CM Publisher Updates Fuel Gas Story, Notes Texas Preempts Local Rules

Sara Cocoran Warner, Founding Publisher of the California Courts Monitor

Sara Cocoran Warner, Founding Publisher of the California Courts Monitor

Writing in The Huffington Post, Courts Monitor Publisher Sara Warner updates her coverage of a controversial fuel-gas tubing that brings natural gas into millions of American homes. The extend of fire danger from lightening strikes is at issue, but locals in the Lone Star State will not get to decide their own fate. After several communities banned one type of the pipe, called “CSST,” the state moved to block anyone else from adopting higher standards.

Read the story here:

CSST Gas Piping Industry Spends Big Money Against Higher Safety Standards… Thanks Texas Legislature

Lubbock, Texas Leads Nation to Higher LC1027 CSST Gas Tubing Standard

News Analysis
 
In a landmark vote that likely sets a national precedent, the Lubbock, Texas, city council recently elevated its performance requirements for the flexible gas piping which distributes fuel gas in millions of homes across the United States. It is believed this was the first U.S. community to adopt the higher standard.
 
In moving to raise the bar for safety and better protect against lightning initiated house fires, Lubbock adopted what engineers call the “ICC-ES LC1027″ performance standard, which requires more stringent testing for lightning performance of flexible gas piping systems called CSST, or “corrugated stainless steel tubing.” In effect, the council banned the sale and installation of conventional yellow CSST in new construction while requiring existing systems to be properly bonded and grounded if any permitted upgrades are done.
 
For years now, the earlier-generation “yellow” CSST has come under significant scrutiny across the country.  That’s certainly true in Lubbock, where officials became concerned after they learned of the tragic death of Brennen Teel in 2012.  Teel died after a lightning strike to a home, and subsequent fire, where yellow CSST was allegedly compromised.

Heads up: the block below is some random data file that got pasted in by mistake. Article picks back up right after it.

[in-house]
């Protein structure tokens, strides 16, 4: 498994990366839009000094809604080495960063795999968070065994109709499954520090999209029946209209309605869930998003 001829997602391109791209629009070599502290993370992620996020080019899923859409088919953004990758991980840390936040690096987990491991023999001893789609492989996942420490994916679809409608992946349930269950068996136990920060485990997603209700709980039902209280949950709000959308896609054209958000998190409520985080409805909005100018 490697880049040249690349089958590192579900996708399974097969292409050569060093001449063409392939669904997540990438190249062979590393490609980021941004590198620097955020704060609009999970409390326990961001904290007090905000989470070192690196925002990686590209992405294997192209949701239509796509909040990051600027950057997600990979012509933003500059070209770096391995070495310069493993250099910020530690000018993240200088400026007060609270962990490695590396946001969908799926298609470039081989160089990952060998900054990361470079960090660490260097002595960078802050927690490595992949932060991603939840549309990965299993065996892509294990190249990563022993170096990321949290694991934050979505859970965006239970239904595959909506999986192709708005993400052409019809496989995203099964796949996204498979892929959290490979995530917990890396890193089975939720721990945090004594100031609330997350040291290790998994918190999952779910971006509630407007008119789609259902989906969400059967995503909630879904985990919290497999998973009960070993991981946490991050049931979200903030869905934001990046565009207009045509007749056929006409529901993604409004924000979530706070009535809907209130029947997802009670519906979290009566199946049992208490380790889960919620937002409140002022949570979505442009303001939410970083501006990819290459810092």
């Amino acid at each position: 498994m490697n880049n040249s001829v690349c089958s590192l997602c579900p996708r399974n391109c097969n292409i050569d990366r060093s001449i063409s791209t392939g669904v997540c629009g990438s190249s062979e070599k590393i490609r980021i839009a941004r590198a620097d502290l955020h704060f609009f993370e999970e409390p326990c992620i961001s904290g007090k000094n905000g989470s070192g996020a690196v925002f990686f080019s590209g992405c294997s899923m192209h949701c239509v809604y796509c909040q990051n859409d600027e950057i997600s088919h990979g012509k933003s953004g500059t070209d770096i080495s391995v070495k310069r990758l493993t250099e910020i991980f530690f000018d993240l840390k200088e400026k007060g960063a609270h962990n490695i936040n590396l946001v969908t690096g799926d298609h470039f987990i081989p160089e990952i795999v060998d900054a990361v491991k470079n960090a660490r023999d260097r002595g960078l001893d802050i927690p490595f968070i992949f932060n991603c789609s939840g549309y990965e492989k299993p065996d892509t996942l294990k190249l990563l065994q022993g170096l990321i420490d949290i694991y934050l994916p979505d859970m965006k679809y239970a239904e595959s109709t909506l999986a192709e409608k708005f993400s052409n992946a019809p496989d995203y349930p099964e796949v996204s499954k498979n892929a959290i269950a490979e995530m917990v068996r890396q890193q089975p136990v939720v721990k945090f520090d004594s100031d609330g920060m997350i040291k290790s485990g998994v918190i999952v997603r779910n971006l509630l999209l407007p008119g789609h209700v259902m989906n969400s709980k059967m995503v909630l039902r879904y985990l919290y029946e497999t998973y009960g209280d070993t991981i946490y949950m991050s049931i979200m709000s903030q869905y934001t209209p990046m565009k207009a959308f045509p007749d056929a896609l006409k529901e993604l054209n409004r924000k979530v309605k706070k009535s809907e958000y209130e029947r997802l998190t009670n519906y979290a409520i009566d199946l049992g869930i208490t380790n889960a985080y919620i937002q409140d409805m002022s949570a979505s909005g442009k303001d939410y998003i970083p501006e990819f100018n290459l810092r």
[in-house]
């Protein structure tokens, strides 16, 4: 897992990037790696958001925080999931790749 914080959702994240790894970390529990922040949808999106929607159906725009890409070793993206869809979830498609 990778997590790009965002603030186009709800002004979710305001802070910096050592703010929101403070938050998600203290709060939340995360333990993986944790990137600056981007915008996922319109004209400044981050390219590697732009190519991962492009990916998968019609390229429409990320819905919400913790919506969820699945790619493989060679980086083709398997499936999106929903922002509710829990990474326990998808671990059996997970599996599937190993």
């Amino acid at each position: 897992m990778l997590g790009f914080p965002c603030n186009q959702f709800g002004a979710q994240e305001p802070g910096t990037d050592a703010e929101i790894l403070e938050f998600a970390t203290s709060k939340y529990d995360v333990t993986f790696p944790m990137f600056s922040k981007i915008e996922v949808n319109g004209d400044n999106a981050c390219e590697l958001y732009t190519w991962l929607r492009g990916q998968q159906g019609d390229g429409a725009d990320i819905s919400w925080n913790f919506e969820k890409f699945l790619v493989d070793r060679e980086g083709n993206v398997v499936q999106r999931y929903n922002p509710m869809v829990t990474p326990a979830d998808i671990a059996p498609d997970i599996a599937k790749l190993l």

This tragic event sparked a two-year comprehensive review of the testing standards for CSST and lightning risks by a special Lubbock Special Fuel Gas Committee, which unanimously recommended the city adopt the higher CSST performance standard due to its findings.
 
It is anticipated that the Lubbock adoption of the LC 1027 standard will embolden building code officials around the country who want to adopt stronger safety standards for flexible gas piping as well. And the higher safety standard has also been endorsed by the National Association of State Fire Marshals and the American Public Gas Association. With national safety organizations in support of the standard, momentum should build with other states’ fire and building codes officials.
 
Lubbock’s move did not come without its fair share of opposition and debate from some CSST manufacturers, but many officials close to the issue obviously believe this was a necessary step to improve public safety. The National Courts Monitor expects the higher standard for flexible gas piping safety will be adopted across the U.S., continuing the reform movement being initiated by the Teel family and a number of attorneys.